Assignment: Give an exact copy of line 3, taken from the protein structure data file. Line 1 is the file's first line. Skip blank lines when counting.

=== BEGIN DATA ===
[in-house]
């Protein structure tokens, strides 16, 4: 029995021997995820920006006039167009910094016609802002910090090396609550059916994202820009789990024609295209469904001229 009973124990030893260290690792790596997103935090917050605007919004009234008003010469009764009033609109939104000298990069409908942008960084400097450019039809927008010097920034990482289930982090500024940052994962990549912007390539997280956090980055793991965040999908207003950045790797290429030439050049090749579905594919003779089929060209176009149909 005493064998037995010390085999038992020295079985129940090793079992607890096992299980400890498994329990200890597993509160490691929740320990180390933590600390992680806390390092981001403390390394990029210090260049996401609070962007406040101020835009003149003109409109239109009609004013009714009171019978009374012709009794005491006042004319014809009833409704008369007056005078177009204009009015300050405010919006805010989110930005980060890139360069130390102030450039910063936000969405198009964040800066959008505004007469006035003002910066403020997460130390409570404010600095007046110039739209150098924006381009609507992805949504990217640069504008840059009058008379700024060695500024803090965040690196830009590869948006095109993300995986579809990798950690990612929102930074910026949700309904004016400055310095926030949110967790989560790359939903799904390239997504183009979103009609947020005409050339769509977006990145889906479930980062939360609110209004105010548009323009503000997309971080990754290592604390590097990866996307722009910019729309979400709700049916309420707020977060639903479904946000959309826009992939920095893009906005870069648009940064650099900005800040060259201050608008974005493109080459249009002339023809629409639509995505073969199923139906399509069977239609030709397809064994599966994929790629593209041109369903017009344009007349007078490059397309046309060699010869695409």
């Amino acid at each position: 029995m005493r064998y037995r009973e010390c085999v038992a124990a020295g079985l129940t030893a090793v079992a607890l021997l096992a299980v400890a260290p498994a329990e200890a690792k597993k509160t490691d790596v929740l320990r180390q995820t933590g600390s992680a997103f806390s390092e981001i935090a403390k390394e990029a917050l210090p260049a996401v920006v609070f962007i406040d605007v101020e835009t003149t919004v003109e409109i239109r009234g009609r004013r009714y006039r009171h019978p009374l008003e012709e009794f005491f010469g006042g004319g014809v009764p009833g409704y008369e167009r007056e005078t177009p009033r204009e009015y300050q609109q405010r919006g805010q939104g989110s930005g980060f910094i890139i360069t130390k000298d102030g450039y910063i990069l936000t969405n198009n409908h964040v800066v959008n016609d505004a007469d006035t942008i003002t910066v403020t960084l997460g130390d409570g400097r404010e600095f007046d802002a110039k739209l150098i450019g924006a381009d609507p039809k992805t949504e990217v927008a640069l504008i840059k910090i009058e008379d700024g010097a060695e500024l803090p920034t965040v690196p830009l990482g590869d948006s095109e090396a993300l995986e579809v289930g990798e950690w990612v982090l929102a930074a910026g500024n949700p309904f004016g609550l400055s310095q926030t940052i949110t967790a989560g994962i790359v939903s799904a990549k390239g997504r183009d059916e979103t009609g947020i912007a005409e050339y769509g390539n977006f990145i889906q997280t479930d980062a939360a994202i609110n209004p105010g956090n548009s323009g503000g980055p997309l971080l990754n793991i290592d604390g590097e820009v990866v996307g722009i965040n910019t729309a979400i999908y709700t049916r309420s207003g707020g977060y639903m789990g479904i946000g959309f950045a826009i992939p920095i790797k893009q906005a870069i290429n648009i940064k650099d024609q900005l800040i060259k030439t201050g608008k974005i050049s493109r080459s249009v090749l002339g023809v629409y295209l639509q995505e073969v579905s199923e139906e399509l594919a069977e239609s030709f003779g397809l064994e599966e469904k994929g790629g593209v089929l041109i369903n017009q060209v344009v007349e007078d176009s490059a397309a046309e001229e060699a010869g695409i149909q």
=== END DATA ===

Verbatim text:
């Amino acid at each position: 029995m005493r064998y037995r009973e010390c085999v038992a124990a020295g079985l129940t030893a090793v079992a607890l021997l096992a299980v400890a260290p498994a329990e200890a690792k597993k509160t490691d790596v929740l320990r180390q995820t933590g600390s992680a997103f806390s390092e981001i935090a403390k390394e990029a917050l210090p260049a996401v920006v609070f962007i406040d605007v101020e835009t003149t919004v003109e409109i239109r009234g009609r004013r009714y006039r009171h019978p009374l008003e012709e009794f005491f010469g006042g004319g014809v009764p009833g409704y008369e167009r007056e005078t177009p009033r204009e009015y300050q609109q405010r919006g805010q939104g989110s930005g980060f910094i890139i360069t130390k000298d102030g450039y910063i990069l936000t969405n198009n409908h964040v800066v959008n016609d505004a007469d006035t942008i003002t910066v403020t960084l997460g130390d409570g400097r404010e600095f007046d802002a110039k739209l150098i450019g924006a381009d609507p039809k992805t949504e990217v927008a640069l504008i840059k910090i009058e008379d700024g010097a060695e500024l803090p920034t965040v690196p830009l990482g590869d948006s095109e090396a993300l995986e579809v289930g990798e950690w990612v982090l929102a930074a910026g500024n949700p309904f004016g609550l400055s310095q926030t940052i949110t967790a989560g994962i790359v939903s799904a990549k390239g997504r183009d059916e979103t009609g947020i912007a005409e050339y769509g390539n977006f990145i889906q997280t479930d980062a939360a994202i609110n209004p105010g956090n548009s323009g503000g980055p997309l971080l990754n793991i290592d604390g590097e820009v990866v996307g722009i965040n910019t729309a979400i999908y709700t049916r309420s207003g707020g977060y639903m789990g479904i946000g959309f950045a826009i992939p920095i790797k893009q906005a870069i290429n648009i940064k650099d024609q900005l800040i060259k030439t201050g608008k974005i050049s493109r080459s249009v090749l002339g023809v629409y295209l639509q995505e073969v579905s199923e139906e399509l594919a069977e239609s030709f003779g397809l064994e599966e469904k994929g790629g593209v089929l041109i369903n017009q060209v344009v007349e007078d176009s490059a397309a046309e001229e060699a010869g695409i149909q």